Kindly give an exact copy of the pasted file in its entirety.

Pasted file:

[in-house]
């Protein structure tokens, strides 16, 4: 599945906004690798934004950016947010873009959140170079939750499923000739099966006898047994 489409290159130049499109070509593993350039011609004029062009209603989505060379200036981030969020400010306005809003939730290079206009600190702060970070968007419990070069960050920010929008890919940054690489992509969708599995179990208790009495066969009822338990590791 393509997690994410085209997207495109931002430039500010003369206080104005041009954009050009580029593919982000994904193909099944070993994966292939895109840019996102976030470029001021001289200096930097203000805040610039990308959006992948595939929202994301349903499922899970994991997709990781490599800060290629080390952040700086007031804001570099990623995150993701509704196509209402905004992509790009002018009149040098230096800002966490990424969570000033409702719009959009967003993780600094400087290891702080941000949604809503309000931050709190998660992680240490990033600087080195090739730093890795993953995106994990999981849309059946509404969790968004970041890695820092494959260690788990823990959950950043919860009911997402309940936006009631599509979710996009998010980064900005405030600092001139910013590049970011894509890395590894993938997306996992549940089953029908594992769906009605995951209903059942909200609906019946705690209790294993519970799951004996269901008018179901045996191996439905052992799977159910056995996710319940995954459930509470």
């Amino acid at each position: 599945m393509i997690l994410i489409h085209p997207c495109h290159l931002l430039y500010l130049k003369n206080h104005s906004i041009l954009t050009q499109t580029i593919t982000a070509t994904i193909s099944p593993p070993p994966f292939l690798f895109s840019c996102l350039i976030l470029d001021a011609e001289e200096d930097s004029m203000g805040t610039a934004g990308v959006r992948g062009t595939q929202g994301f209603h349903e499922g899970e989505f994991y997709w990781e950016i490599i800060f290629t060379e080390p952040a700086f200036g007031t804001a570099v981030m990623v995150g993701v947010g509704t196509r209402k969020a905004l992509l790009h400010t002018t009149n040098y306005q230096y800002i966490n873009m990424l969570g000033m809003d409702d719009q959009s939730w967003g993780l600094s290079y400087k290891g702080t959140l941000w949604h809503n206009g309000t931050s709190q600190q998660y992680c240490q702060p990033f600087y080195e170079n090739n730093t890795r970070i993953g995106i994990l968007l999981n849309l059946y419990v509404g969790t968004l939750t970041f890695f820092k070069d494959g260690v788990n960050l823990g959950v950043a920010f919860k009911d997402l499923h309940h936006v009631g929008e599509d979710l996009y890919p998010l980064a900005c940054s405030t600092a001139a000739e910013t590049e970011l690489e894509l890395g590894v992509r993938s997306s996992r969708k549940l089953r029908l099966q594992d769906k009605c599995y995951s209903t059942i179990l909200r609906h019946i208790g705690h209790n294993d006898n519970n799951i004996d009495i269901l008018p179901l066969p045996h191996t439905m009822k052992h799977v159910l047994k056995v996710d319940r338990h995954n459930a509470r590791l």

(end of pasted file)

[in-house]
């Protein structure tokens, strides 16, 4: 599945906004690798934004950016947010873009959140170079939750499923000739099966006898047994 489409290159130049499109070509593993350039011609004029062009209603989505060379200036981030969020400010306005809003939730290079206009600190702060970070968007419990070069960050920010929008890919940054690489992509969708599995179990208790009495066969009822338990590791 393509997690994410085209997207495109931002430039500010003369206080104005041009954009050009580029593919982000994904193909099944070993994966292939895109840019996102976030470029001021001289200096930097203000805040610039990308959006992948595939929202994301349903499922899970994991997709990781490599800060290629080390952040700086007031804001570099990623995150993701509704196509209402905004992509790009002018009149040098230096800002966490990424969570000033409702719009959009967003993780600094400087290891702080941000949604809503309000931050709190998660992680240490990033600087080195090739730093890795993953995106994990999981849309059946509404969790968004970041890695820092494959260690788990823990959950950043919860009911997402309940936006009631599509979710996009998010980064900005405030600092001139910013590049970011894509890395590894993938997306996992549940089953029908594992769906009605995951209903059942909200609906019946705690209790294993519970799951004996269901008018179901045996191996439905052992799977159910056995996710319940995954459930509470």
């Amino acid at each position: 599945m393509i997690l994410i489409h085209p997207c495109h290159l931002l430039y500010l130049k003369n206080h104005s906004i041009l954009t050009q499109t580029i593919t982000a070509t994904i193909s099944p593993p070993p994966f292939l690798f895109s840019c996102l350039i976030l470029d001021a011609e001289e200096d930097s004029m203000g805040t610039a934004g990308v959006r992948g062009t595939q929202g994301f209603h349903e499922g899970e989505f994991y997709w990781e950016i490599i800060f290629t060379e080390p952040a700086f200036g007031t804001a570099v981030m990623v995150g993701v947010g509704t196509r209402k969020a905004l992509l790009h400010t002018t009149n040098y306005q230096y800002i966490n873009m990424l969570g000033m809003d409702d719009q959009s939730w967003g993780l600094s290079y400087k290891g702080t959140l941000w949604h809503n206009g309000t931050s709190q600190q998660y992680c240490q702060p990033f600087y080195e170079n090739n730093t890795r970070i993953g995106i994990l968007l999981n849309l059946y419990v509404g969790t968004l939750t970041f890695f820092k070069d494959g260690v788990n960050l823990g959950v950043a920010f919860k009911d997402l499923h309940h936006v009631g929008e599509d979710l996009y890919p998010l980064a900005c940054s405030t600092a001139a000739e910013t590049e970011l690489e894509l890395g590894v992509r993938s997306s996992r969708k549940l089953r029908l099966q594992d769906k009605c599995y995951s209903t059942i179990l909200r609906h019946i208790g705690h209790n294993d006898n519970n799951i004996d009495i269901l008018p179901l066969p045996h191996t439905m009822k052992h799977v159910l047994k056995v996710d319940r338990h995954n459930a509470r590791l």